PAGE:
Advocates Report A Rise In Drownings As Pandemic Cancels In-Person Swim Lessons In Fort Worth
Will it sink, or will it float?
That’s the question Julie Jackson asked about all kinds of foods —a marshmallow, a lemon, a Cutie orange —as she tested each one in a vase of water. It was an experiment for one of the Fort Worth Drowning Prevention Coalition's (FWDPC) free Zoom sessions.
Jackson is the FWDPC’s lead trainer, and she uses the foods to build up to a point about the importance of life jackets.
She brings out two eggs, each wrapped in its own little life jacket —in this case, a Cutie peel. One egg has plenty of peel coverage, and floats. The other doesn’t, and sinks.
"That right there is the difference of how important it is to get the right size of life vest for you," Jackson said.
It’s the type of kid-friendly illustration the FWDPC is using to try to get some water safety tips to families during a pandemic summer, when the organization can’t host its usual in-person, low-cost swim lessons and safety classes for kids and adults.
The pandemic isn’t just affecting swim lessons — it also might be heightening the risk of drowning. That’s especially alarming in Texas, which regularly leads the nation in drowning deaths.
From January to July 20, the ambulance service MedStar, which operates in Fort Worth and 14 surrounding cities, had responded to 23 drowning cases, 44% more than last year during the same period.
MedStar defines a drowning as any underwater submersion that results in severe difficulty breathing or loss of consciousness. Drownings can be fatal or non-fatal.
FWDPC Executive Director Chelsea Miller connected the pandemic to the increase.
“The city, for example, has not opened the city pools this summer, and the YMCA delayed their opening of their pools,” she said. “That's lifeguarded bodies of water that weren't open, and so people congregated to unlifeguarded areas."
MedStar spokesperson Matt Zavadsky said the spike in drowning cases happened shortly after stay-at-home orders were lifted, and he hypothesized people were so excited to get out, they weren’t as careful as they would be normally.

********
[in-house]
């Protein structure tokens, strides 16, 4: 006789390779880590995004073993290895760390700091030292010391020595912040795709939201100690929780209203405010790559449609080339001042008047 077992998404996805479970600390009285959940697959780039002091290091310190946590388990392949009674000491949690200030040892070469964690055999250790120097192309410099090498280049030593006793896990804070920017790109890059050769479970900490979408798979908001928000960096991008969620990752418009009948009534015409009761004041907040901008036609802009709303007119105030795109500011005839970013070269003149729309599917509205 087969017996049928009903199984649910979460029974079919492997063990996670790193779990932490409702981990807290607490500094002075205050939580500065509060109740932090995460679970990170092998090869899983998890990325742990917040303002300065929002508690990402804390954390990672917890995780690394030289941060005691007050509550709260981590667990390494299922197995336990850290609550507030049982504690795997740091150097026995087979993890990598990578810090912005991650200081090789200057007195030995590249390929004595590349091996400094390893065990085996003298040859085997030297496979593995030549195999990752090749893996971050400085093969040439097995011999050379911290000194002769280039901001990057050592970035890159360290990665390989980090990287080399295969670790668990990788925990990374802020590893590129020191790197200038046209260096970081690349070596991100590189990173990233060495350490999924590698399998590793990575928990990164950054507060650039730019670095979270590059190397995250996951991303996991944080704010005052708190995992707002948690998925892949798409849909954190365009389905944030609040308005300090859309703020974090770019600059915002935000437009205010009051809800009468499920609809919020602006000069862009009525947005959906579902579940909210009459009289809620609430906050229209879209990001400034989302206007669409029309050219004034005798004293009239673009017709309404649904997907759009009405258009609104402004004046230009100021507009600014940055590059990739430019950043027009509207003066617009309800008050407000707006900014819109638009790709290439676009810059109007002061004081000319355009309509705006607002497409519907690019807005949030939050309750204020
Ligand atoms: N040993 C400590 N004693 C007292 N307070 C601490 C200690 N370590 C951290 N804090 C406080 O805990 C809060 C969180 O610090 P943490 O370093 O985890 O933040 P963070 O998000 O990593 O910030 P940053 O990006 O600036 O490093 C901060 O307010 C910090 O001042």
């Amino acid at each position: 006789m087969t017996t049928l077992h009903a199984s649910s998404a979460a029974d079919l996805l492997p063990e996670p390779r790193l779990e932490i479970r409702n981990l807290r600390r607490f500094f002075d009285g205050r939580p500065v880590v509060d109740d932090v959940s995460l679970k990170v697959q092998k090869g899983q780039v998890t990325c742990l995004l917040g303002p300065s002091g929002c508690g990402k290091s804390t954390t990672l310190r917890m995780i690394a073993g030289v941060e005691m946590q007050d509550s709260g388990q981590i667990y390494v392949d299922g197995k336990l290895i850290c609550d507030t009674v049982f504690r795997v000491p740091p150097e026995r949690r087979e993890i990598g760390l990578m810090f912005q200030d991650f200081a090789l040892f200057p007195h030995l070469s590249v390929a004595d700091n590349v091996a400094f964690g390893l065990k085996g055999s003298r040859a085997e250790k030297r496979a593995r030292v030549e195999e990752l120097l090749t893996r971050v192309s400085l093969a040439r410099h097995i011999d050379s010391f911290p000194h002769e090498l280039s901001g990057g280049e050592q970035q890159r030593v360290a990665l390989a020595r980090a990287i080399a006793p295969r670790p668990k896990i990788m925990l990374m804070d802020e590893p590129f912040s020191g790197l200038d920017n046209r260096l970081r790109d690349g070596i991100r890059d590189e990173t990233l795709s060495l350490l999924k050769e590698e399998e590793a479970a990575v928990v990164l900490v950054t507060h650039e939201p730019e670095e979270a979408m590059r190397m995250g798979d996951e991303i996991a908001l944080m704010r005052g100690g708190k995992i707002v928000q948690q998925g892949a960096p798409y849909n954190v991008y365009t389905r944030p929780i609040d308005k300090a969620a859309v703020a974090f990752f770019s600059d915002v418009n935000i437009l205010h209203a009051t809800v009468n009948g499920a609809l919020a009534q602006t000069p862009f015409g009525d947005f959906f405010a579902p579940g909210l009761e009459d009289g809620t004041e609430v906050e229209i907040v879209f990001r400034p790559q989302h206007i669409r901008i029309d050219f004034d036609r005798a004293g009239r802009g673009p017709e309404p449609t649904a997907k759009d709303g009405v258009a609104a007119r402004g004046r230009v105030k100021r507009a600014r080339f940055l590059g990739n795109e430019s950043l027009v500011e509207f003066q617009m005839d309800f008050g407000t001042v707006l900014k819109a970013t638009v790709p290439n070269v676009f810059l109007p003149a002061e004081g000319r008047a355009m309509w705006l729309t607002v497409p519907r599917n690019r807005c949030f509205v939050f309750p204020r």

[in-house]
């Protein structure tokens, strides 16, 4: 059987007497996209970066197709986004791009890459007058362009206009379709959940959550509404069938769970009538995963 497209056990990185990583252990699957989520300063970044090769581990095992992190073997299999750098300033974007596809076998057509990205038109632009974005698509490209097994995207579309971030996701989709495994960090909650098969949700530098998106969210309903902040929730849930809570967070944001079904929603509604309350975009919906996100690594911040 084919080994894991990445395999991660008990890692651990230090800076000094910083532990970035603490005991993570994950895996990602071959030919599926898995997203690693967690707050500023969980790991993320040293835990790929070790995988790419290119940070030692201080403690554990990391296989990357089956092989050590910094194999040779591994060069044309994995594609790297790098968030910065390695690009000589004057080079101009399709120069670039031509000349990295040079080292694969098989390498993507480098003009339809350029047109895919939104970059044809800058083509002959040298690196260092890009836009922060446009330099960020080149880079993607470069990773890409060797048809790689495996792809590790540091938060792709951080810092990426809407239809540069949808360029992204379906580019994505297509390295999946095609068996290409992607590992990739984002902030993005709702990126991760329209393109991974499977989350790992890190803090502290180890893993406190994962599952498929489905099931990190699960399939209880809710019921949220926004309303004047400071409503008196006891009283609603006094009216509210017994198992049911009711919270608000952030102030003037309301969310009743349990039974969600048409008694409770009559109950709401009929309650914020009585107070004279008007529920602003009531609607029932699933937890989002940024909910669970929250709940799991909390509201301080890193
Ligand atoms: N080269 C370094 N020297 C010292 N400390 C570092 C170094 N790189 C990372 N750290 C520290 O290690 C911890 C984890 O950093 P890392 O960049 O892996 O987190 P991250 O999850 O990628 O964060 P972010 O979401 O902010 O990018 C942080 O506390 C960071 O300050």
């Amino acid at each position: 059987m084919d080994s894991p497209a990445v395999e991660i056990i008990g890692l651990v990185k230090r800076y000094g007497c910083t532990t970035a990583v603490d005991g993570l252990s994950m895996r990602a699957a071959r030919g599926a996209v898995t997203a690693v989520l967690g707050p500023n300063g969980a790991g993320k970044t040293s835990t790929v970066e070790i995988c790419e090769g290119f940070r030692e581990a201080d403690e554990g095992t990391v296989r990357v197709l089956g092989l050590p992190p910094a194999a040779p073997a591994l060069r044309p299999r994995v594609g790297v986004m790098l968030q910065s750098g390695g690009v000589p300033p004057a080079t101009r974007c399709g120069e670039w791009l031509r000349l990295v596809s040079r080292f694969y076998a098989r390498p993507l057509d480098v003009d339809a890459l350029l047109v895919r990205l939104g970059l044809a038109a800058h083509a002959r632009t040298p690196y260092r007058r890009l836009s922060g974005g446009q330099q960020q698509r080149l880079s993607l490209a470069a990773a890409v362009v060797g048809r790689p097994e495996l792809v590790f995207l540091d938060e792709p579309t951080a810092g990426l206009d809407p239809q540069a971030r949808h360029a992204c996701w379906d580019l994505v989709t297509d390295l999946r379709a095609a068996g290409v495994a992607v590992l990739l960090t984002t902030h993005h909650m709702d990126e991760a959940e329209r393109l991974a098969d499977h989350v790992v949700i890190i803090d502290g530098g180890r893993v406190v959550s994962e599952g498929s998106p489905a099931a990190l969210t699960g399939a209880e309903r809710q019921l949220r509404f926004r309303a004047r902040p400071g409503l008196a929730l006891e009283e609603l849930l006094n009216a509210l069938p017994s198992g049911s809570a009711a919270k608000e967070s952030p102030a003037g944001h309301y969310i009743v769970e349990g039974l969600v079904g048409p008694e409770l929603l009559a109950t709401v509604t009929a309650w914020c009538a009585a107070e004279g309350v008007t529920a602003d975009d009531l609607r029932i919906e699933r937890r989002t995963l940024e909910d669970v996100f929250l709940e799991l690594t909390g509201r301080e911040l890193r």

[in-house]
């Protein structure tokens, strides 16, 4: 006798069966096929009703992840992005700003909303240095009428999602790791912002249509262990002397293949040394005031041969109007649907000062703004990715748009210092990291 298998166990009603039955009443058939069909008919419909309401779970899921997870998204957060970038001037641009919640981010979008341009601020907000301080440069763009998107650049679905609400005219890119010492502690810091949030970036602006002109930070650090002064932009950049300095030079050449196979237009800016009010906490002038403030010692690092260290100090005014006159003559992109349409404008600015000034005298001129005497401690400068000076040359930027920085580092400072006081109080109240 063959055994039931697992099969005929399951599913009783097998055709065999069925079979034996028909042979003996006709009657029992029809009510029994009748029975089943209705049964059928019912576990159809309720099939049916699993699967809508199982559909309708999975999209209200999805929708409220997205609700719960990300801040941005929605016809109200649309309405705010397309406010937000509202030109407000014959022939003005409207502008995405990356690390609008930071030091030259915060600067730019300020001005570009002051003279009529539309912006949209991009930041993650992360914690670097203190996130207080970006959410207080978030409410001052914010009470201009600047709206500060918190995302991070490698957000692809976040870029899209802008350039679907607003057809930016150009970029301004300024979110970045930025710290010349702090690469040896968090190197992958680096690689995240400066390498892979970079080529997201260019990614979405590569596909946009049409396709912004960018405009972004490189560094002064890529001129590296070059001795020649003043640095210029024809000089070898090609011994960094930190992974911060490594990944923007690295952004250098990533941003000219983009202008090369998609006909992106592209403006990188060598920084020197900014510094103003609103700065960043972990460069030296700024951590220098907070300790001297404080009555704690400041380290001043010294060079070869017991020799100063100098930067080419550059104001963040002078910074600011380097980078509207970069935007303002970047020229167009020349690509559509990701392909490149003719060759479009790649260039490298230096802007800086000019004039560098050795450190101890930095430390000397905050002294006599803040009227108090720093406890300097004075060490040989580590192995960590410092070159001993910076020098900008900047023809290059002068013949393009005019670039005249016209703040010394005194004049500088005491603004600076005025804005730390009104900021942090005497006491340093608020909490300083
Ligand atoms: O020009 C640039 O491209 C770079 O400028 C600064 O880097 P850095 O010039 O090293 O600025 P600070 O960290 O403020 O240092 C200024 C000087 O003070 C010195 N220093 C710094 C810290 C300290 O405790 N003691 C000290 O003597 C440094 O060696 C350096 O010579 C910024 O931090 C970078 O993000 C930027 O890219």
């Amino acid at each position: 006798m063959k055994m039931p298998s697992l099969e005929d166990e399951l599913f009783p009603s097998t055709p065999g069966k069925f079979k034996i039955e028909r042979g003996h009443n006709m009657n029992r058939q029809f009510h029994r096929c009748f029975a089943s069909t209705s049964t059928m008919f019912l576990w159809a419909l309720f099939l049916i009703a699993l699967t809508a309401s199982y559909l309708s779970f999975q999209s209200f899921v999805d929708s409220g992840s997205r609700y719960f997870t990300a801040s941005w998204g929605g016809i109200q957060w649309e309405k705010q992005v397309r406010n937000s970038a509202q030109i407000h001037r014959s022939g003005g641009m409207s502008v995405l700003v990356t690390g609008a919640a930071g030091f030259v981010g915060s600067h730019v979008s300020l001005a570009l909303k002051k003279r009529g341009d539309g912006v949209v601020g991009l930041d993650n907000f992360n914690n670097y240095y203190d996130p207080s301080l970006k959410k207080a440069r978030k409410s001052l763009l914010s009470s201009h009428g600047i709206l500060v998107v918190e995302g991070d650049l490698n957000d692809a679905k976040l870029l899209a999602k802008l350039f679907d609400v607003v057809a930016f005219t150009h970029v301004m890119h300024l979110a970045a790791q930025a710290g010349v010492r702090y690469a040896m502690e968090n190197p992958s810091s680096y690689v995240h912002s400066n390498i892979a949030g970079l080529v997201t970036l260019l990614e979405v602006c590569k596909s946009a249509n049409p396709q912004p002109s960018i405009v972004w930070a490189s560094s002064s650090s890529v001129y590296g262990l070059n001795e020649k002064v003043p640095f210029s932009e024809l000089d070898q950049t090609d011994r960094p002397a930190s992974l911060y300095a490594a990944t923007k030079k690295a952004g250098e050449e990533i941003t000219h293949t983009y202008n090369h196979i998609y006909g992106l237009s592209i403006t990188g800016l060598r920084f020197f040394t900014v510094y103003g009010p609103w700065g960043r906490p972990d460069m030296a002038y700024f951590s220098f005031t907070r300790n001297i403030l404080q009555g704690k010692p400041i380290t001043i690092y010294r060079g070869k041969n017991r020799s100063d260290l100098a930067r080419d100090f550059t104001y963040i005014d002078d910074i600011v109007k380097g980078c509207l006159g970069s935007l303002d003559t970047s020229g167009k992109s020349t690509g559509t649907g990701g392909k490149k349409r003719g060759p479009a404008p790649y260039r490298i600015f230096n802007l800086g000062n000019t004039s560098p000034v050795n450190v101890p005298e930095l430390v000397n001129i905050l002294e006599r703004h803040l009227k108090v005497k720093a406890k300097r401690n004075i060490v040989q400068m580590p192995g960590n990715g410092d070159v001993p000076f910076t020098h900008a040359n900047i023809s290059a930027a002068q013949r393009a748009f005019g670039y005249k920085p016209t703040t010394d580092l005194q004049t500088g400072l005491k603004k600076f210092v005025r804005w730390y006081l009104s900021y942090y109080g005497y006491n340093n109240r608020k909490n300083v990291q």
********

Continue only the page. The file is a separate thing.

“Interestingly, we’ve also seen the majority of the drowning victims being adults,” he said.
Usually, drowning victims tend to be children, Zavadsky explained. He added that his data only covers the calls MedStar responds to.
“It’s likely that if MedStar is seeing this 44% increase in the number of drowning cases, that many other communities are seeing the same thing,” he said.
The FWDPC laid out five basic tips for water safety in a short video:
- Size up the scene. Assess how many people and floats a backyard pool can hold. Is there a lifeguard on duty, or an adult whose only job is to watch the pool?
- Know the physical limits of the swimmers you’re watching, and make sure they take breaks.
- Set expectations with kids. You must be able to see each other at all times, and wear life jackets.
- Be emergency ready. Know the address of the place you’re swimming at, and only use your phone for emergencies. (Zavadsky said that some locations can be difficult for emergency crews to access, so keep that in mind, too.)
- Never swim alone, no matter what your skill level is.
Ta'Neisha Kemp takes drowning prevention seriously. In past years, she drove 30 minutes from her home in Rhome to Fort Worth for FWDPC’s swim lessons. Now, her kids tune into the online classes.
"I say it's like CPR. You wanna have the education about drowning prevention, you just hope you never have to use it. But you still have to practice," Kemp said.
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